Danish Architecture Policy

Denmark – With the sheer number of buildings under construction in our cities, it’s easy to dismiss architecture as something that’s predictable and inevitable at the hands of developers. But what if developers and policy makers favoured other objectives, like people and sustainability, through government initiatives? Denmark’s government has done just this through the development of a national architectural policy. After close collaboration between various government ministries and stakeholders, the national architecture policy developed by the Ministry of Culture was originally introduced in 2007 to “promote Danish architecture abroad and provide a platform for raising standards in Denmark.” The latest revision, launched in 2014, is entitled “Putting People First”. This is an innovative piece of legislative guidance which outlines targets for design excellence, energy efficiency, and social sustainability through 64 specific initiatives in various ministerial fields of responsibility. Some of the initiatives focus on enhancing citizens’ experience of architecture and their participation in democratic processes. Other initiatives focus on how architecture can promote sustainability and quality of life. One of the key facets of the architecture policy is an insistence that high quality design is not only admirable on its own terms, but makes economic sense as well. In a section on public sector construction, the document asserts: “Public construction development should continue to place major priority on the long term economic gains of high architectural quality and not the short term financial gains that can be achieved if the owner compromises on demands for architectural quality.” On social sustainability: “Architecture also has implications for social sustainability, because good architecture, in which both homes and cityscapes support communities and urban life, can help to ensure new urban areas against ghettoisation and social imbalances while supporting the development of diverse and spacious areas that are accessible to all.”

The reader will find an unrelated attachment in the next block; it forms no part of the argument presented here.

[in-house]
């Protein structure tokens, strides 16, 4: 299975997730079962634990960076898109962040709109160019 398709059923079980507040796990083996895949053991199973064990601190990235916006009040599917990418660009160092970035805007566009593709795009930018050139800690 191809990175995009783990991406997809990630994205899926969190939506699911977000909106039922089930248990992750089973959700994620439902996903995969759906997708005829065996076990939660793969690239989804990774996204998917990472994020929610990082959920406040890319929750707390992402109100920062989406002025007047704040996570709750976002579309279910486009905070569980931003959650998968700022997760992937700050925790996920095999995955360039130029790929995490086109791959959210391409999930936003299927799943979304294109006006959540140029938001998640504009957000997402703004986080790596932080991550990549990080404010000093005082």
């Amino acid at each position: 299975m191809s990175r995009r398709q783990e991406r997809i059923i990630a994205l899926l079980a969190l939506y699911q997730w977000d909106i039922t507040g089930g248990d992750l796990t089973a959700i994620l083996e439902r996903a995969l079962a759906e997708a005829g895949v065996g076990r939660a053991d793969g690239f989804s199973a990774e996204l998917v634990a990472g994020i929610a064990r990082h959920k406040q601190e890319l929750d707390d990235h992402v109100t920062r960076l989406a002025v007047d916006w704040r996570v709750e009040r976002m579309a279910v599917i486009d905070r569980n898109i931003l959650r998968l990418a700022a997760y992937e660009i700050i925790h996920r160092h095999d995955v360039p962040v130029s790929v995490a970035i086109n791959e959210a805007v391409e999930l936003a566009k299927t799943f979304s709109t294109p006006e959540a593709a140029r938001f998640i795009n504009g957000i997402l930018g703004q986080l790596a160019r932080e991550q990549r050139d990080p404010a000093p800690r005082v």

Policies like this are an important step toward recognizing the effect that architecture has on people. We interact with buildings everywhere and every day, so why shouldn’t we try to create the best cities and environments possible? As Canadians, having our government not only support but actually promote design excellence and sustainability, rather than being required to hire the lowest bidder, is something that we should strive for.


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